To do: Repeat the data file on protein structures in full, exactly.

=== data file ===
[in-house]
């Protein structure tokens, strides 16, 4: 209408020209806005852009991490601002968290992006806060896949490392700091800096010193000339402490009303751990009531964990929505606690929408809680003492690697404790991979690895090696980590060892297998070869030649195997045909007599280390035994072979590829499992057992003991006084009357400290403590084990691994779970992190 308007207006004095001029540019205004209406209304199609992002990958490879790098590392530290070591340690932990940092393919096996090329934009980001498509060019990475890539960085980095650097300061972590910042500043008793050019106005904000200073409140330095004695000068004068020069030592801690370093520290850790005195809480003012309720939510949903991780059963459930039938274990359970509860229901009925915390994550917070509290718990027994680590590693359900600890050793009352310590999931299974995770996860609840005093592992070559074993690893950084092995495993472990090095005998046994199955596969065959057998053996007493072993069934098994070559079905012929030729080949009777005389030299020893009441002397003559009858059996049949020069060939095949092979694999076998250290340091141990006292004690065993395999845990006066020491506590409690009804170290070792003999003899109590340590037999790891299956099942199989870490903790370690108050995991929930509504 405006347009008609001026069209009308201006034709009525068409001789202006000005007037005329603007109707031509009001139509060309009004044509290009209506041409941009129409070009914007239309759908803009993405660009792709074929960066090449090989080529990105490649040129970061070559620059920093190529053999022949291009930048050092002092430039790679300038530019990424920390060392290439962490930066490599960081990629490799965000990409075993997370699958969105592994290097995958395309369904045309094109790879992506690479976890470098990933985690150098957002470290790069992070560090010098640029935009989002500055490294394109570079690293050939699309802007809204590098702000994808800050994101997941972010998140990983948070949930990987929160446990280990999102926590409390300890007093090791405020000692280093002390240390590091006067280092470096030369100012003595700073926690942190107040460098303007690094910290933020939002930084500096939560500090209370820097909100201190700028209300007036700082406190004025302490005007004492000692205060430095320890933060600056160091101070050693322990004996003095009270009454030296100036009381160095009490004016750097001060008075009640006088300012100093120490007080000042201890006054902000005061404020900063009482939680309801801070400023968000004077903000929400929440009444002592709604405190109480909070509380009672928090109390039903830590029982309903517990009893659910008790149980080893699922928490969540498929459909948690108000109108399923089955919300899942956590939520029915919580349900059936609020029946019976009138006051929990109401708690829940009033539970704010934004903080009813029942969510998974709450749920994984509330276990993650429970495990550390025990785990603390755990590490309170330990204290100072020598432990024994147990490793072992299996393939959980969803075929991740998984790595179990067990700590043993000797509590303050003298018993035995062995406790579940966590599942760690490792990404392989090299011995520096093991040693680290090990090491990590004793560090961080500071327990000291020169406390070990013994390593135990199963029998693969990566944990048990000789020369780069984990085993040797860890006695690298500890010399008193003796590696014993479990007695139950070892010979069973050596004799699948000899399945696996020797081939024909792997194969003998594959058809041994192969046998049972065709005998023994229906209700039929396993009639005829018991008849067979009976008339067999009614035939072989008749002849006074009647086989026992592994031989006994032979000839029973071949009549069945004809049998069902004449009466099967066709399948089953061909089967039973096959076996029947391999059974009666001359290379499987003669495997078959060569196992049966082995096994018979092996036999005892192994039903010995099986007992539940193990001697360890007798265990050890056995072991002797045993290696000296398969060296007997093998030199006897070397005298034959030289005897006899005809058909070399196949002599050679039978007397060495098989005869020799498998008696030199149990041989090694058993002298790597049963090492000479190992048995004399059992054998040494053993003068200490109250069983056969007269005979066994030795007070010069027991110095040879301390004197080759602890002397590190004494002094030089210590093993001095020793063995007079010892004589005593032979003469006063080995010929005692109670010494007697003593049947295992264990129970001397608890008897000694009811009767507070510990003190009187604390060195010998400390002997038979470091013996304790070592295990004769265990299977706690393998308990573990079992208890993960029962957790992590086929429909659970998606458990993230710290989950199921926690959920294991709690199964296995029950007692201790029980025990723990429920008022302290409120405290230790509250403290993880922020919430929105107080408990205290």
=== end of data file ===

[in-house]
């Protein structure tokens, strides 16, 4: 209408020209806005852009991490601002968290992006806060896949490392700091800096010193000339402490009303751990009531964990929505606690929408809680003492690697404790991979690895090696980590060892297998070869030649195997045909007599280390035994072979590829499992057992003991006084009357400290403590084990691994779970992190 308007207006004095001029540019205004209406209304199609992002990958490879790098590392530290070591340690932990940092393919096996090329934009980001498509060019990475890539960085980095650097300061972590910042500043008793050019106005904000200073409140330095004695000068004068020069030592801690370093520290850790005195809480003012309720939510949903991780059963459930039938274990359970509860229901009925915390994550917070509290718990027994680590590693359900600890050793009352310590999931299974995770996860609840005093592992070559074993690893950084092995495993472990090095005998046994199955596969065959057998053996007493072993069934098994070559079905012929030729080949009777005389030299020893009441002397003559009858059996049949020069060939095949092979694999076998250290340091141990006292004690065993395999845990006066020491506590409690009804170290070792003999003899109590340590037999790891299956099942199989870490903790370690108050995991929930509504 405006347009008609001026069209009308201006034709009525068409001789202006000005007037005329603007109707031509009001139509060309009004044509290009209506041409941009129409070009914007239309759908803009993405660009792709074929960066090449090989080529990105490649040129970061070559620059920093190529053999022949291009930048050092002092430039790679300038530019990424920390060392290439962490930066490599960081990629490799965000990409075993997370699958969105592994290097995958395309369904045309094109790879992506690479976890470098990933985690150098957002470290790069992070560090010098640029935009989002500055490294394109570079690293050939699309802007809204590098702000994808800050994101997941972010998140990983948070949930990987929160446990280990999102926590409390300890007093090791405020000692280093002390240390590091006067280092470096030369100012003595700073926690942190107040460098303007690094910290933020939002930084500096939560500090209370820097909100201190700028209300007036700082406190004025302490005007004492000692205060430095320890933060600056160091101070050693322990004996003095009270009454030296100036009381160095009490004016750097001060008075009640006088300012100093120490007080000042201890006054902000005061404020900063009482939680309801801070400023968000004077903000929400929440009444002592709604405190109480909070509380009672928090109390039903830590029982309903517990009893659910008790149980080893699922928490969540498929459909948690108000109108399923089955919300899942956590939520029915919580349900059936609020029946019976009138006051929990109401708690829940009033539970704010934004903080009813029942969510998974709450749920994984509330276990993650429970495990550390025990785990603390755990590490309170330990204290100072020598432990024994147990490793072992299996393939959980969803075929991740998984790595179990067990700590043993000797509590303050003298018993035995062995406790579940966590599942760690490792990404392989090299011995520096093991040693680290090990090491990590004793560090961080500071327990000291020169406390070990013994390593135990199963029998693969990566944990048990000789020369780069984990085993040797860890006695690298500890010399008193003796590696014993479990007695139950070892010979069973050596004799699948000899399945696996020797081939024909792997194969003998594959058809041994192969046998049972065709005998023994229906209700039929396993009639005829018991008849067979009976008339067999009614035939072989008749002849006074009647086989026992592994031989006994032979000839029973071949009549069945004809049998069902004449009466099967066709399948089953061909089967039973096959076996029947391999059974009666001359290379499987003669495997078959060569196992049966082995096994018979092996036999005892192994039903010995099986007992539940193990001697360890007798265990050890056995072991002797045993290696000296398969060296007997093998030199006897070397005298034959030289005897006899005809058909070399196949002599050679039978007397060495098989005869020799498998008696030199149990041989090694058993002298790597049963090492000479190992048995004399059992054998040494053993003068200490109250069983056969007269005979066994030795007070010069027991110095040879301390004197080759602890002397590190004494002094030089210590093993001095020793063995007079010892004589005593032979003469006063080995010929005692109670010494007697003593049947295992264990129970001397608890008897000694009811009767507070510990003190009187604390060195010998400390002997038979470091013996304790070592295990004769265990299977706690393998308990573990079992208890993960029962957790992590086929429909659970998606458990993230710290989950199921926690959920294991709690199964296995029950007692201790029980025990723990429920008022302290409120405290230790509250403290993880922020919430929105107080408990205290």